McCain’s “potential headache from the FEC” — it’s potentially criminal

John McCain claims to be the champion of campaign finance reform. That’s why his attempt to scam the campaign finance laws is an even more important story. The DNC filed its FEC complaint against McCain this morning. Violating the FEC’s campaign spending limits could result in criminal penalties.

The right wingers never liked campaign finance anyway — and it’s one of the reasons so many conservatives disliked McCain. So it must be bittersweet for them that McCain has boxed himself into a corner on campaign finance. Even the conservative National Review has clued into McCain’s “potential headache from the FEC”:

The key graphs of the New York Sun’s eye-opening story on John McCain potentially running into trouble with the FEC:

The case could have far-reaching implications for the fall campaign. A decision that forces Mr. McCain to remain in the public financing system for the primary or that finds him in violation of federal law could severely limit the amount of money he could spend in the six months leading up to the Republican nominating convention in late summer. The restriction would have the effect of giving the Democratic nominee a spending head start equal to tens of millions of dollars.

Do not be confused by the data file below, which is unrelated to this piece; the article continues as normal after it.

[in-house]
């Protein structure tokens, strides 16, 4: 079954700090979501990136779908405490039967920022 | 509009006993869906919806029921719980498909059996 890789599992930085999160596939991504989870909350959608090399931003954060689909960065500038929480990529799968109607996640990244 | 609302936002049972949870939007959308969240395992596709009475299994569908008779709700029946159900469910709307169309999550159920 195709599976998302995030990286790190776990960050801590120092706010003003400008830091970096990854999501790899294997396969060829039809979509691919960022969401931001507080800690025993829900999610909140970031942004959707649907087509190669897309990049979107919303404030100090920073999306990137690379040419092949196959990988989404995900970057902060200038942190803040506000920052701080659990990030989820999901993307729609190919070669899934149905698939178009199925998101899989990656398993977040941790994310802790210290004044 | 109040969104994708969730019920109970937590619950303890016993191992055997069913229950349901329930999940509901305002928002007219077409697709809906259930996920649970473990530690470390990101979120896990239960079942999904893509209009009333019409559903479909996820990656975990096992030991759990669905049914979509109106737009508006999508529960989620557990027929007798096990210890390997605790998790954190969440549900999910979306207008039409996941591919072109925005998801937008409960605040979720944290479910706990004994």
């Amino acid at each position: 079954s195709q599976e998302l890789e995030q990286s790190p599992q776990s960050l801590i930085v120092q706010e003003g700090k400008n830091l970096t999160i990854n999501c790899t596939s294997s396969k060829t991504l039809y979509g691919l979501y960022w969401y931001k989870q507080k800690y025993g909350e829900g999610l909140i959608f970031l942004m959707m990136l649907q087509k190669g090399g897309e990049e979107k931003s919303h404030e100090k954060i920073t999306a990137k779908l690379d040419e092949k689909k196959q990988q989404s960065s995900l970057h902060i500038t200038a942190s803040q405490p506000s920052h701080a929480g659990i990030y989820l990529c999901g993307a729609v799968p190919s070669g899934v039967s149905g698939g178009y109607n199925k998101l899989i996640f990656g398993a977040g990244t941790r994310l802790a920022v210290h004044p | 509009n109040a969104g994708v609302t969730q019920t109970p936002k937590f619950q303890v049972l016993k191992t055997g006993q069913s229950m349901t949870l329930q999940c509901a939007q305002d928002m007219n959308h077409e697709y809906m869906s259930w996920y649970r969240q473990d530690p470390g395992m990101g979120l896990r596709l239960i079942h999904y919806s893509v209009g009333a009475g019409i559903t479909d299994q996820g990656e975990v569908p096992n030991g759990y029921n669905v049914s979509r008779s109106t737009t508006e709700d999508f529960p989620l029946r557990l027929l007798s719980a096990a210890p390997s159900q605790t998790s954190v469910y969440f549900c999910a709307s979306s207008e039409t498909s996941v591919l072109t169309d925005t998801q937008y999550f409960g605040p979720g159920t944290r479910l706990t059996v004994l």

The situation is complicated by the current state of the FEC. Squabbling over presidential nominees between the Bush administration and the Democratic-controlled Congress has four of the six seats on the commission vacant. The panel therefore lacks the four commissioners required for a quorum and cannot rule definitively either on Mr. McCain’s attempt to withdraw from the system or on the forthcoming DNC complaint against him.

McCain has no more cred on campaign finance. None.


On October 27, 2010, Joe was one of five bloggers who interviewed President Obama. Joe is a DC-based political consultant with over twenty-five years of experience at both the state and federal level. Joe has managed political operations and legislative efforts for both candidates and issues-based organizations. For seven years, he was the Director of State Legislation at Handgun Control, Inc. He served as that organization's first Political Director during the 2000 cycle. Joe is a graduate of the University of Maine School of Law. In addition, he has a Masters in Public Administration from Lehigh University and received his B.A. from the University of New Hampshire. Joe also has a fun dog, Petey, a worthy successor to Boomer, who got Joe through eight years of Bush and Cheney. Joe likes to think he is a world class athlete having finished the 2005 Chicago Marathon in the time of 4:10. He has completed six other marathons as well -- and is still determined to break the four hour mark.

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